Carl has posted a couple of interesting bits about how he uses social websites, and how this is changing:
I don’t tend to think about what I use – probably because this stuff is now completely embedded into work… but a quick scan through makes me realise that I haven’t really started to properly use any new service for about three years!
No location based services at all! I’m on the cutting edge, me.
I use WordPress here at DavePress, which has been around in one form or another for about 5 years. I mostly write posts in MarsEdit, but use the web interface for stuff like comment moderation, updating the software, etc.
I started tweeting in February 2007 and haven’t stopped. I ping it with blog posts from here, links to stuff I see elsewhere, the occasional question and the odd bit of ephemera. I mostly use Tweetie on the desktop, and the official Twitter apps for Android and iOS.
I don’t really use Delicious as a bookmarking tool – in the sense that they are sites I want to visit later. Instead, it’s part of my publishing workflow – so these are sites I think my readers and followers might be interested in.
I never visit the Delicious web page, and only interact with it through the Chrome browser plugin. I automatically ping the links I save to Twitter – again, through the browser plugin.
I probably spend more time on this site than any other, perhaps with the exception of email. It’s where all that stuff I find so you don’t have to comes from.
Now and again I visit the site, usually to catch up with messages I have been notified about, and while I’m there I’ll catch up with what some folk have been up to. I ping Facebook with blog entries too, which I am sure my friends are delighted about.
But I barely use Facebook, even for non-geeky social stuff – perhaps I just don’t do non-geeky social stuff?
I do visit LinkedIn on a daily or perhaps every-other-day basis, usually to approve connection requests and to respond to requests for recommendations (if you feel the need to write something nice about me, my profile is here). It certainly seems like LinkedIn is a thriving community of people who perhaps don’t use Twitter quite so much.
My Twitter postings update LinkedIn automatically, which is the limit of my activity there, really.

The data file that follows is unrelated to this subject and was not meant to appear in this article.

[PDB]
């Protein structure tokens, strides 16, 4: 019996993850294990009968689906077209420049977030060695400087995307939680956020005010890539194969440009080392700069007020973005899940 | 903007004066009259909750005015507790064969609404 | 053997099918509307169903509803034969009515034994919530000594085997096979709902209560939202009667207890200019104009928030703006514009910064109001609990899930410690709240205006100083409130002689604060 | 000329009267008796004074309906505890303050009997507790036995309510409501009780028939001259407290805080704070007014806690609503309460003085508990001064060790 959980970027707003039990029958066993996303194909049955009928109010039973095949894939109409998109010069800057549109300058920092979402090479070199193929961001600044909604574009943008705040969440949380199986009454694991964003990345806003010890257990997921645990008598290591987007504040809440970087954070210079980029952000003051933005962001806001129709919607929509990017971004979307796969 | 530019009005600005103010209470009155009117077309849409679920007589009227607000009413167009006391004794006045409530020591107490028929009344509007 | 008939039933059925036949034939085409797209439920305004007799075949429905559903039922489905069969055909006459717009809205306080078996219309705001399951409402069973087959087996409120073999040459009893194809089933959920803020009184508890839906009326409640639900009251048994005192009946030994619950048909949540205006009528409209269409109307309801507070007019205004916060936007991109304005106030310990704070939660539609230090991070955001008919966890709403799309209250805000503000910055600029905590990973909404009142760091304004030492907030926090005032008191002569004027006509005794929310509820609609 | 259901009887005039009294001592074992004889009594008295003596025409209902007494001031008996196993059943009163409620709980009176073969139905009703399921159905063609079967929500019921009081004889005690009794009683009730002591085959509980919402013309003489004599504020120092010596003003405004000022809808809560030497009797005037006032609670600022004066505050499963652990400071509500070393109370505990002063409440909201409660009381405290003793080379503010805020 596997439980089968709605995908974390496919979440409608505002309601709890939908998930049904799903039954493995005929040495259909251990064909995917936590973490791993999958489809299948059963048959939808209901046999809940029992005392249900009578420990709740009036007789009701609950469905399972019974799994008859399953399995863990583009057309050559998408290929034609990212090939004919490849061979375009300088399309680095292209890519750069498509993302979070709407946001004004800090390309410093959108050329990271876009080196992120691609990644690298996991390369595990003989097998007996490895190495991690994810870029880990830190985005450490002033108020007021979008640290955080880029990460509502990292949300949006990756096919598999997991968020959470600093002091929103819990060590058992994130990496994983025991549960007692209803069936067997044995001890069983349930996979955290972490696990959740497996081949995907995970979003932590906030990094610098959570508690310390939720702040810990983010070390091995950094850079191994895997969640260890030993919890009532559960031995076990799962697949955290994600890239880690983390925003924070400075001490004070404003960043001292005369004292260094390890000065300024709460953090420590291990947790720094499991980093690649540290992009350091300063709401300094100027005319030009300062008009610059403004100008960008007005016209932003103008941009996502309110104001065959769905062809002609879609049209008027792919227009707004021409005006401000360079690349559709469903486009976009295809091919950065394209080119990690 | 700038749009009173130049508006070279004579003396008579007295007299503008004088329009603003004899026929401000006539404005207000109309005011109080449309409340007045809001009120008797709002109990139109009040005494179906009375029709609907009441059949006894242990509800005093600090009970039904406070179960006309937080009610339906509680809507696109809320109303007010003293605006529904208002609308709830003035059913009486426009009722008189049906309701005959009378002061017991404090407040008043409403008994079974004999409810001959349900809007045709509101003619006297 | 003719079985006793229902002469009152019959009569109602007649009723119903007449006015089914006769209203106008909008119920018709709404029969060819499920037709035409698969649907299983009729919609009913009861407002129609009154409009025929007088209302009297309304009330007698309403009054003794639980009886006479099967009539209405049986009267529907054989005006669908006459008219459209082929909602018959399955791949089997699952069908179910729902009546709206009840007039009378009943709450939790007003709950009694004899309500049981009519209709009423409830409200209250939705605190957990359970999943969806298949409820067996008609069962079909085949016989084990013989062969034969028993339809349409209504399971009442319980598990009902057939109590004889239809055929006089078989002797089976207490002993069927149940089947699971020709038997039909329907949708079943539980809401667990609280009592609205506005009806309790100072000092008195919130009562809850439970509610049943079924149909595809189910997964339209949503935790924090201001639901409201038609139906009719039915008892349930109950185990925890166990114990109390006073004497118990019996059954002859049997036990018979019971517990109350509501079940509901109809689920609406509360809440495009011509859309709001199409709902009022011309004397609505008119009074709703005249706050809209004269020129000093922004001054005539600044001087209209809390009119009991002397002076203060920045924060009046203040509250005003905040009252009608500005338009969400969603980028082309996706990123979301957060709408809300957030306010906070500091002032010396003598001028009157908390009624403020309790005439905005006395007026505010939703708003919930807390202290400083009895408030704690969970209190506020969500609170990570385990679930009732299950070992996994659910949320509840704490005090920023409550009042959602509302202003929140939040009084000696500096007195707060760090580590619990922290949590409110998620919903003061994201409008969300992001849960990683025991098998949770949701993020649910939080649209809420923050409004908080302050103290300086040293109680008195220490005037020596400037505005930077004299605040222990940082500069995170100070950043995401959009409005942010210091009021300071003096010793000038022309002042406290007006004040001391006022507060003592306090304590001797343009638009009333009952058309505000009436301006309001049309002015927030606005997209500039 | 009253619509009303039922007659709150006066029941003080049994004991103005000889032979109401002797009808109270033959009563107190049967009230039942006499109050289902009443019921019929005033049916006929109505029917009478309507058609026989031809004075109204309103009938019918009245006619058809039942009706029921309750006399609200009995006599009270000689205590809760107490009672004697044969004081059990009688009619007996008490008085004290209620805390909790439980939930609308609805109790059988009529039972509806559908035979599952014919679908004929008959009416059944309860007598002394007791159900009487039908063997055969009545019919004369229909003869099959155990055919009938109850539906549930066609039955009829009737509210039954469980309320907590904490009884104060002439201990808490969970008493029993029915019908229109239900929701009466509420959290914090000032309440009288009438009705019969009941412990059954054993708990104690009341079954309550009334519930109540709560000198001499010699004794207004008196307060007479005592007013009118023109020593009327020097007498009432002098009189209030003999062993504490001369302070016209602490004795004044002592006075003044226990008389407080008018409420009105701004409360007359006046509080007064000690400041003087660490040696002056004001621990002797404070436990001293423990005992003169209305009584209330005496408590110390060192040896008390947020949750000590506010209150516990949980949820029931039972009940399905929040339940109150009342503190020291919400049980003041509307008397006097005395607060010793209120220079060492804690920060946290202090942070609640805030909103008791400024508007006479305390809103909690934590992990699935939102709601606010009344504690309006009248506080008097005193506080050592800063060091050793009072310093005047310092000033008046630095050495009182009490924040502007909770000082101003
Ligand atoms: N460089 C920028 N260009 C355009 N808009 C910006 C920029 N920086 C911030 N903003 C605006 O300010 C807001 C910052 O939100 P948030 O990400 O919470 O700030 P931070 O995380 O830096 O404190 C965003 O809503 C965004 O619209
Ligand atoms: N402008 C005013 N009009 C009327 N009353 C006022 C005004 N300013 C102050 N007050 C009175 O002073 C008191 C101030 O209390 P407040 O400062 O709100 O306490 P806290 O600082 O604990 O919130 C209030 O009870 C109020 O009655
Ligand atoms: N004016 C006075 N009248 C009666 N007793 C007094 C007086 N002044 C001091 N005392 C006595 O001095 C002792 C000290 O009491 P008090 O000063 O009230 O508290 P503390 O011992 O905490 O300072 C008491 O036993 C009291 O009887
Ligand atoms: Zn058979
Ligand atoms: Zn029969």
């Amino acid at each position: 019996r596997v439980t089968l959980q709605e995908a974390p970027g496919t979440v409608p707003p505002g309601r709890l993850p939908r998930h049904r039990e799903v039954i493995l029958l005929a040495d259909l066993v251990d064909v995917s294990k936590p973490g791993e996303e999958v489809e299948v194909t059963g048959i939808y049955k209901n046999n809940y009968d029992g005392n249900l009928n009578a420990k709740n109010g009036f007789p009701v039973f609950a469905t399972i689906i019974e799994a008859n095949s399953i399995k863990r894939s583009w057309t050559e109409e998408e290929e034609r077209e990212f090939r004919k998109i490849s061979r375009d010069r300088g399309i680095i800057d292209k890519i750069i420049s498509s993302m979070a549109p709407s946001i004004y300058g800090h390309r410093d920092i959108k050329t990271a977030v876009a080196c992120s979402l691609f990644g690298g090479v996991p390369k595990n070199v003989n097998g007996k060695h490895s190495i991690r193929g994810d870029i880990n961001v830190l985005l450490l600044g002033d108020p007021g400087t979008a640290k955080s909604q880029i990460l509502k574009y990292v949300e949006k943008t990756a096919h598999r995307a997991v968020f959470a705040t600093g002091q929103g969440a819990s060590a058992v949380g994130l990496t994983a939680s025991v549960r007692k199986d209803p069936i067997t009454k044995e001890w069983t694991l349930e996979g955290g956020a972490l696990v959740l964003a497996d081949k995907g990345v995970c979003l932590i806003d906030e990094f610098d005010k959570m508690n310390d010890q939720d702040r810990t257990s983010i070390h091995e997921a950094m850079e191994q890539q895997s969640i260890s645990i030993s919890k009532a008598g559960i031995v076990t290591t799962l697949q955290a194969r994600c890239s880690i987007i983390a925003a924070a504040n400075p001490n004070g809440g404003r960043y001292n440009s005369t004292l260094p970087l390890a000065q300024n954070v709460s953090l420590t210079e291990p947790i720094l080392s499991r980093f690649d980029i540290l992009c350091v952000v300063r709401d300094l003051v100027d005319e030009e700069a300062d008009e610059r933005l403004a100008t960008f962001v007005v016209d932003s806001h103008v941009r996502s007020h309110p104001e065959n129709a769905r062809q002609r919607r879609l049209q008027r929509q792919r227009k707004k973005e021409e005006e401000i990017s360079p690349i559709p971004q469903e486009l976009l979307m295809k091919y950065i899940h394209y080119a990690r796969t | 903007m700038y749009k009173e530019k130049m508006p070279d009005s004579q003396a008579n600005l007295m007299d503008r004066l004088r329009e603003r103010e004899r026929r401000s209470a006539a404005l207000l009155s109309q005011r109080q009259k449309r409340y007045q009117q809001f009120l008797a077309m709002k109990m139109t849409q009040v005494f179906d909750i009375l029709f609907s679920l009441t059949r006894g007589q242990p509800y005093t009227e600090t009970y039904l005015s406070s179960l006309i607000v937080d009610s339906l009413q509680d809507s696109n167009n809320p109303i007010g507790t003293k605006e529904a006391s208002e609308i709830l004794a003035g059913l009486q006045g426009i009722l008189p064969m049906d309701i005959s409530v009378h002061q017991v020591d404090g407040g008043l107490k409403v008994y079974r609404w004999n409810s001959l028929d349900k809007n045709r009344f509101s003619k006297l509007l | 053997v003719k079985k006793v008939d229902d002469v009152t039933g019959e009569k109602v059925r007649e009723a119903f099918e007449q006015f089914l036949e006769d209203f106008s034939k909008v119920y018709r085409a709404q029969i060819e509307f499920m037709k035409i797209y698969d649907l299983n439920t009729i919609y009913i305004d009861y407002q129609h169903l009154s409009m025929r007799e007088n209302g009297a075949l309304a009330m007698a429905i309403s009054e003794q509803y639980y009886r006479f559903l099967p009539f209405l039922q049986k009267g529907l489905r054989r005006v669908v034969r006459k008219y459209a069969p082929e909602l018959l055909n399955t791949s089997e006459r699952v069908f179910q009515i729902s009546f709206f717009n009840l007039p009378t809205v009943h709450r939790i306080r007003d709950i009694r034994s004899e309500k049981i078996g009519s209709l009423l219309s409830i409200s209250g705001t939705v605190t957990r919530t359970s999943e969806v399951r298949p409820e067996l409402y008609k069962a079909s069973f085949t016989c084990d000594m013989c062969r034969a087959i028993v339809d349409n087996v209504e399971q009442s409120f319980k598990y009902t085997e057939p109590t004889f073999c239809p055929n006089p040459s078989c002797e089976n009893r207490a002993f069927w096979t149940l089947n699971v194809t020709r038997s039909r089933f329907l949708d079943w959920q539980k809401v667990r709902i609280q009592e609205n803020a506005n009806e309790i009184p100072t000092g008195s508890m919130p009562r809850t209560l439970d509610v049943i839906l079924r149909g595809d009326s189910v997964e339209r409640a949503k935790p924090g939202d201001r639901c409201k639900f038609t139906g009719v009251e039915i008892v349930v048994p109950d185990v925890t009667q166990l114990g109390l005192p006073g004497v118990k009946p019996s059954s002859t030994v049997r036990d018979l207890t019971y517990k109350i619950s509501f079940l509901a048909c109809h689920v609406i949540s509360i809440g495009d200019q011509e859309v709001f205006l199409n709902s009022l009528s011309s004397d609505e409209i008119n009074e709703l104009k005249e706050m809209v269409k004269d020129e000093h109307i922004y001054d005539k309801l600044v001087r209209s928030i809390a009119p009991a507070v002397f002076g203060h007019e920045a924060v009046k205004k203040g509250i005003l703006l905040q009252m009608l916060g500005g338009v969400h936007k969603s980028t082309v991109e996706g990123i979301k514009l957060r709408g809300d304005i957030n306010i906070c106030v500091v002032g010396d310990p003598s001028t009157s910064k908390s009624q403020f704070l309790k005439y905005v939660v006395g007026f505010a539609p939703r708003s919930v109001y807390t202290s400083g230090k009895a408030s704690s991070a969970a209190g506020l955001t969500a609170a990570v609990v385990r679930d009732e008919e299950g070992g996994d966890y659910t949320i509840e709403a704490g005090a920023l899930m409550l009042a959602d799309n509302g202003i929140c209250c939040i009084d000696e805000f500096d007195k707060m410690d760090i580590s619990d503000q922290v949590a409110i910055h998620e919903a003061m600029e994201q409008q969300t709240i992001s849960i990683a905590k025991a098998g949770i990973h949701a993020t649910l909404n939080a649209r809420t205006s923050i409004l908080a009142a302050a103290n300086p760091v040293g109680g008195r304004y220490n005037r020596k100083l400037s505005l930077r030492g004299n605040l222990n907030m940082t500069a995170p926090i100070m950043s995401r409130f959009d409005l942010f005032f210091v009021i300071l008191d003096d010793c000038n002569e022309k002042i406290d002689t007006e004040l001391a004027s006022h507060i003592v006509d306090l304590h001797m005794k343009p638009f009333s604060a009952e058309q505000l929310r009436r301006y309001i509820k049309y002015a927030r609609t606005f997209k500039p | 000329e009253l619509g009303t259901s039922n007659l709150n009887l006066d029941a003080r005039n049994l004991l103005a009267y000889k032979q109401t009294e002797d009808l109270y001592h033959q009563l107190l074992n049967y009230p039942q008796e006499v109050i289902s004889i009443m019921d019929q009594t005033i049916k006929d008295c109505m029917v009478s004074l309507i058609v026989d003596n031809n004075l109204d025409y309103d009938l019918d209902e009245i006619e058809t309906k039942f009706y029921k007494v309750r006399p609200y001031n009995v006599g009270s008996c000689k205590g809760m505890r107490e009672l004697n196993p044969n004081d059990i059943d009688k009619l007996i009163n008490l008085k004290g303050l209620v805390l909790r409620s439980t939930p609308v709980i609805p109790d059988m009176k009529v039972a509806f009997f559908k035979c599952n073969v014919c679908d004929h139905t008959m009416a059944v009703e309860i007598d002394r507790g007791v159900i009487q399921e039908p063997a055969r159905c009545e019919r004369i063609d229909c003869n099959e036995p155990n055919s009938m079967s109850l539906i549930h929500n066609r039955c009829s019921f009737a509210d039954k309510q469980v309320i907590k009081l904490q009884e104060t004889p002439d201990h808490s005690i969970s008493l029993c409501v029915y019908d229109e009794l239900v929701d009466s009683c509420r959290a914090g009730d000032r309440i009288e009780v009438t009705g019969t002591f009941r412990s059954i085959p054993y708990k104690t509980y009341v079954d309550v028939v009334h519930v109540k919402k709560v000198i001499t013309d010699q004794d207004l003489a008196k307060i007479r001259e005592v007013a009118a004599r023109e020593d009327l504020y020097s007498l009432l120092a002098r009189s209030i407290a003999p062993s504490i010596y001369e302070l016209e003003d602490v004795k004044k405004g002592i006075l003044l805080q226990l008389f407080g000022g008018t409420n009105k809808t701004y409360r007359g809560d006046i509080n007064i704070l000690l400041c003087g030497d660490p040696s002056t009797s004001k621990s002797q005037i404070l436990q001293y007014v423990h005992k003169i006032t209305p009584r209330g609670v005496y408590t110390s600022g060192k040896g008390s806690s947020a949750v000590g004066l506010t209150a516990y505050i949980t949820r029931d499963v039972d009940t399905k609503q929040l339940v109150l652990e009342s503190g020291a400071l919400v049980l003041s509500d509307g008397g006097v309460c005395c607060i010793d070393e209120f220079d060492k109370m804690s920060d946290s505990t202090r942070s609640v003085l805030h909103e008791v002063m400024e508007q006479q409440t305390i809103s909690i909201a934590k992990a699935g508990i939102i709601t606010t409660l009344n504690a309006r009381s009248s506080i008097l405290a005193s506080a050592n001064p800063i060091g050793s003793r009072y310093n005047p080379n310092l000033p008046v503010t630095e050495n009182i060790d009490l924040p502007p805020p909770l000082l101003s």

My job means I do a lot of talks at conferences, and I tend to upload them to Slideshare when they change significantly. This automatically pings Twitter to say I have uploaded them. I also occasionally mark someone else’s slides as a favourite, which also pings Twitter.
The most recent addition to my armoury. I type almost everything up in Evernote – blog post ideas, meeting notes, random things that pop into my head. I also clip web pages I want to read later here.
I clip interesting YouTube videos to my Tumblr site, using a bookmarklet in my browser – I never visit the actual site. It pings Twitter with every new video.
2 thoughts on “How I use online stuff”
Glad I’m not the only one not bought into Facebook! But your point about ‘nothing new’ is well made. In effect, each category now has its designated ‘winner’ – YouTube, Flickr, Twitter, WordPress, Slideshare, Google search, Google Reader, Gmail, Amazon, eBay, Skype, etc. I wonder how much of my (considerable) online time is spent on just those few properties – probably 90%, maybe even more?
Yeah, you’re right in that the winners are pretty obvious. You could debate, for example, the benefits of Vimeo over YouTube – but would anyone care? Probably not.
Even new services which are clearly very good, like Quora for example, are struggling to find a place in my list of sites I visit several times a day. I wonder if it all comes down to workflow?